John Anderson, 11 November 2015

WORK on a $564 million biofuel project which is set to create about 650 jobs is expected to start in the state’s north next June.

The project, underpinned by the National Australia Bank and the Federal Government’s Clean Energy Finance Corporation, plus other private investors, has been in the pipeline since 2004.

It is planned for Pentland, about 240km southwest of Townsville.

The Pentland Bio-Energy Project Stage 1 involves the farming of sugarcane and sorghum on 19,100ha of land on Shane Meteyard’s Milray Station south of Pentland.

Mr Meteyard, a partner in the business venture, said about 344 million litres of ethanol fuel would initially be produced each year.

He said the ethanol would be bought by a US Fortune 200 company which would onsell the fuel to buyers in Singapore.

Mr Meteyard said he could not name the company due to business confidentiality agreements.

“We have a 15-year agreement with that company. But if the State Government continues with its plan to mandate ethanol, it is highly likely it would be sold here in Queensland,” Mr Meteyard said.

The project would create 400 jobs during construction and 250 full-time jobs in the operational stage.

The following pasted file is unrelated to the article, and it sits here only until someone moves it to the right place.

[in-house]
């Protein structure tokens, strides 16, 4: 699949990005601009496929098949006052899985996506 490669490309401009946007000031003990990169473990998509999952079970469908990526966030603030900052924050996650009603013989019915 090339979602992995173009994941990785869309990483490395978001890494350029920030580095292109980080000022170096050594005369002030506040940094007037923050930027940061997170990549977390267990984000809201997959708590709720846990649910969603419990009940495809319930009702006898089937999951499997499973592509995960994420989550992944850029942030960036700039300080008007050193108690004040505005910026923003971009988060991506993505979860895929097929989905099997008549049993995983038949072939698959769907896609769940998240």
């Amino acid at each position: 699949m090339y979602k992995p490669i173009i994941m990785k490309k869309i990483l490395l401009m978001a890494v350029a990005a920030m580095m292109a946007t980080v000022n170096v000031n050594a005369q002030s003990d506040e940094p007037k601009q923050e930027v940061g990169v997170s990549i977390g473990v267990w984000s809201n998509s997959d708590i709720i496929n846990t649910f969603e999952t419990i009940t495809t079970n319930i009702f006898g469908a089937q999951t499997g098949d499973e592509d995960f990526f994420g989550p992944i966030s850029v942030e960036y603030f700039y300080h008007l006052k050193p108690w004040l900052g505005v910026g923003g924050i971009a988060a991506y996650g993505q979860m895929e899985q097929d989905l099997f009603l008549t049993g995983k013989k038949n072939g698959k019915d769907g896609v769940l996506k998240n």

“The workforce would be based at Charters Towers which is only one hour away from the work site. We estimate the project would be worth $200 million a year to Charters Towers,” Mr Meteyard said.

Mr Meteyard and Pentland Bio-Energy Project CEO Tony D’Alessandro said the last stage of planning was to finalise a supply of Burdekin River catchment water from the State Government.

Mr Meteyard said the venture was built around a supply of 75,000 megalitres of water a year from the Cape-Campaspe rivers.

He said water would be harvested during peak flood times and pumped into off-stream storage dams from where it would be reticulated on to farming land.

“We are finalising discussions with the Government on the water and are confident it will go ahead soon,” Mr D’Alessandro said.

Dalrymple MP Shane Knuth said the bioenergy plan was a golden opportunity to develop a multimillion-dollar project compatible to the region.

“This will be a real job creator. We just have to get the water sorted,” he said.

Mr Knuth said the project mirrored the Government’s position on renewable fuels and jobs growth. “This is something the Government should be reaching out to,” he said.

A spokesman for Natural Resources Minister Anthony Lynham said there was “no current plan” to make unallocated water available in the Burdekin.

The spokesman said there would be no change to the policy until targeted amendments to the Burdekin Basin Water Resource Plan 2007 were completed.

He said submissions would be considered ahead of any amendments to the water resource plan in 2016.

Extracted in full from the Herald Sun.